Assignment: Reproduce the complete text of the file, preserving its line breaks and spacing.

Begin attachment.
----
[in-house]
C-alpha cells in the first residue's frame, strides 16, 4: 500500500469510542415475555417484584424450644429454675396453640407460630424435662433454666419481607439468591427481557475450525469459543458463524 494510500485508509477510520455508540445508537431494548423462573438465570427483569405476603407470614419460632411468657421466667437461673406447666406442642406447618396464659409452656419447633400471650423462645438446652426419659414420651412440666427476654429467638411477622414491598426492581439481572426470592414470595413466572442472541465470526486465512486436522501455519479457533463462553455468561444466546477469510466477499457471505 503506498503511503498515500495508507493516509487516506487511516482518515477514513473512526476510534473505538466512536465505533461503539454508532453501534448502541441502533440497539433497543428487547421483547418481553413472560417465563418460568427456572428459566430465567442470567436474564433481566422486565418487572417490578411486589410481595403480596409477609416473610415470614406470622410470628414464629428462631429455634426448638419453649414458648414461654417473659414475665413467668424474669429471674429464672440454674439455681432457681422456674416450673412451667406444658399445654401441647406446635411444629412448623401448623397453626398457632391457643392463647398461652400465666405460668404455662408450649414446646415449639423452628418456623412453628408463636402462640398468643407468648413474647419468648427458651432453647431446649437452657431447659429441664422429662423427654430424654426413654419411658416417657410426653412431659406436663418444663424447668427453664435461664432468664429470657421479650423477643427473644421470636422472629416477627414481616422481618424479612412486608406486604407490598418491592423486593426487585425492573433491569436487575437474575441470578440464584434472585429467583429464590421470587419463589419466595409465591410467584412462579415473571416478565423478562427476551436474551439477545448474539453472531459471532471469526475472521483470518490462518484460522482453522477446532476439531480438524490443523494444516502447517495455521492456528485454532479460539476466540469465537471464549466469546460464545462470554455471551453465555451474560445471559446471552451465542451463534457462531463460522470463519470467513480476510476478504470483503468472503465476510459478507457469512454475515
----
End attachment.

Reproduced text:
[in-house]
C-alpha cells in the first residue's frame, strides 16, 4: 500500500469510542415475555417484584424450644429454675396453640407460630424435662433454666419481607439468591427481557475450525469459543458463524 494510500485508509477510520455508540445508537431494548423462573438465570427483569405476603407470614419460632411468657421466667437461673406447666406442642406447618396464659409452656419447633400471650423462645438446652426419659414420651412440666427476654429467638411477622414491598426492581439481572426470592414470595413466572442472541465470526486465512486436522501455519479457533463462553455468561444466546477469510466477499457471505 503506498503511503498515500495508507493516509487516506487511516482518515477514513473512526476510534473505538466512536465505533461503539454508532453501534448502541441502533440497539433497543428487547421483547418481553413472560417465563418460568427456572428459566430465567442470567436474564433481566422486565418487572417490578411486589410481595403480596409477609416473610415470614406470622410470628414464629428462631429455634426448638419453649414458648414461654417473659414475665413467668424474669429471674429464672440454674439455681432457681422456674416450673412451667406444658399445654401441647406446635411444629412448623401448623397453626398457632391457643392463647398461652400465666405460668404455662408450649414446646415449639423452628418456623412453628408463636402462640398468643407468648413474647419468648427458651432453647431446649437452657431447659429441664422429662423427654430424654426413654419411658416417657410426653412431659406436663418444663424447668427453664435461664432468664429470657421479650423477643427473644421470636422472629416477627414481616422481618424479612412486608406486604407490598418491592423486593426487585425492573433491569436487575437474575441470578440464584434472585429467583429464590421470587419463589419466595409465591410467584412462579415473571416478565423478562427476551436474551439477545448474539453472531459471532471469526475472521483470518490462518484460522482453522477446532476439531480438524490443523494444516502447517495455521492456528485454532479460539476466540469465537471464549466469546460464545462470554455471551453465555451474560445471559446471552451465542451463534457462531463460522470463519470467513480476510476478504470483503468472503465476510459478507457469512454475515